Member since: Wed Jun 20, 2012, 02:49 AM
Number of posts: 12,649
Number of posts: 12,649
Republican Lincoln helped make Democrats of a lot of proponents of slavery and a lot of conservatives in other respects. (And also helped make African Americans Lincoln Republicans, like MLK, Sr and Senator Brooke of Massachusetts).
Ergo, the Democratic Party had a strong conservative streak from at least Lincoln forward, if not earlier. (Recall, Jefferson, a slave owner, is considered the father of the Party.)
Wallace and Thurmond are 20th Century examples of "Lincoln Democrats." (My little twist on Reagan Democrats.) And a lot of them began turning Republican after integration measures by FDR and Truman. The Civil Rights Act and the Voting Rights Act, of course, began a more massive exodus.
Meanwhile, the strong conservative streak of the Democratic Party had always been struggling for more control of the Party. Wallace and Thurmond are examples of some old timers who were "Lincoln Democrats." (My little twist on Reagan Democrats.) And a lot of them began turning on the Democratic Party after integration measures by FDR and Truman. The Civil Rights Act of 1964 began a more massive exodus. It tried to move after McGovern lost, to institute super delegates and, in general, make the party less democratic. However, all it succeed in doing then officially was undoing the Democratic Party reforms that McGovern instituted. Still, it kept trying.
With Lee Atwater's help, Reagan used a lot of dog whistles as his Southern strategy. After "Reagan Democrats" and Mondale's loss, they did succeed in instituting Super Delegates, thereby making the Party less democratic. (A fair number of years later, the Republicans followed suit, but Democrats were by far the first to try to put mechanisms in place to overrule the outcomes of their own primaries, as I said, all the way back to McGovern.) (I think Lee Atwater's South
And that is about the time the DLC officially formed. If you look at the wiki of the DLC, you see the founding members were mostly white Southern males with Presidential aspirations, like Bubba, Gore and Warner, the most notable exceptions being Lieberman and Hillary.
The founding members didn't all end up running for President, but, at that time, all were considered to have that potential. And they wanted the Southern vote when they ran, especially their own states (which Gore could not carry, even with the New Democrat business). Or, maybe being raised in the South among conservatives, some of them did have a genuine fiscally conservative streak, too, quite apart from their personal ambitions. Either way, as I see it, that is how we got to the DLC and "pragmatic" Democrats, aka New Democrats.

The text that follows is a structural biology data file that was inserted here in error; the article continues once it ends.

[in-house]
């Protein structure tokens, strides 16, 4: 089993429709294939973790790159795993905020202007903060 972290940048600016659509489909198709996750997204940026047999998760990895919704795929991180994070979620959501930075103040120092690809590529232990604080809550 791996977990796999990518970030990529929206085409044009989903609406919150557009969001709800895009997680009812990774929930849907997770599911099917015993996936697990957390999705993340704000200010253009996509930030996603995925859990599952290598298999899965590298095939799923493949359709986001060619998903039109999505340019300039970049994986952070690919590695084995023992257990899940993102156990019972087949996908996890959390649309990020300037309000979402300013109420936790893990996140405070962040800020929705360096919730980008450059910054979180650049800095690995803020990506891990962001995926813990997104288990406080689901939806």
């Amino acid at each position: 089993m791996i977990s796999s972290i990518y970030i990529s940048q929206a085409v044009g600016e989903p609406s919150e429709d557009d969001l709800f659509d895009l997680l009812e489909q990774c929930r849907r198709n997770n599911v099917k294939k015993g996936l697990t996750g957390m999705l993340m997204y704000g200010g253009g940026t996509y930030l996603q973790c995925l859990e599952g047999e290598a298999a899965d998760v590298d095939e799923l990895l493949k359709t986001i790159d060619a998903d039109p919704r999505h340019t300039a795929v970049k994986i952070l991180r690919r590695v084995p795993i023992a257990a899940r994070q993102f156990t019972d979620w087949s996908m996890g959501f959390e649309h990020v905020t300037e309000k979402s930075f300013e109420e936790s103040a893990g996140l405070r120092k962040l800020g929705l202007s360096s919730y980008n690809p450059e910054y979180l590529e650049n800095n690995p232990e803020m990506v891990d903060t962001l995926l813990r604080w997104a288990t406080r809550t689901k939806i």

I strongly agree with you about the yuppies. That crowd and their followers are the ones trying to tell us it's all about winning elections and only about winning elections. But I don't believe them. I think they share a lot of fiscal goals with the Republicans, but not the social goals. That simple.
Geez, maybe I should make this an OP somewhere
Posted by merrily | Wed Dec 10, 2014, 11:48 PM (1 replies)
At first, yes, the dog whistles were only leaks and plants with media, like the Wright "black liberation theology" tapes and the photos of Obama in traditional Kenyan clothing.
Then, it went to surrogates, including Bill, dog whistling about drugs, black liberation theology, Jesse Jackson, and "shuckin' and jivin' (as if that would be something that just naturally rolled out of the mouth of Cuomo!).
Then, it went to surrogates being explicit, like Geraldine Ferrara saying flat out that the only reason that Obama was succeeding was that he was "black." (Because more Democrats are black, like Obama, than are female, like Hillary?)
However, as Hillary's chances got dimmer and dimmer, she finally identified her constituency as "hard working white people," which went well beyond dog whistle, though it certainly encompassed the "lazy" and "welfare" dog whistles. (This, from a woman who had earlier "tone deafly" compared being a United States Senator in a Republican majority Senate to being a slave on a plantation!)
After Bill's "casual" comment about Jesse Jackson, I had heard that Kennedy had warned that one more "racially tinged" campaign move would cause him (Kennedy) to declare openly for Obama (instead of allowing the primary to play out). Then, after Game Change came out, I read the bit about the private conversation between Bubba and Ted. Supposedly, Bubba said that, a couple of years ago, Obama would have been bringing them both coffee and the only reason that Ted was supporting Obama was because Obama was "black."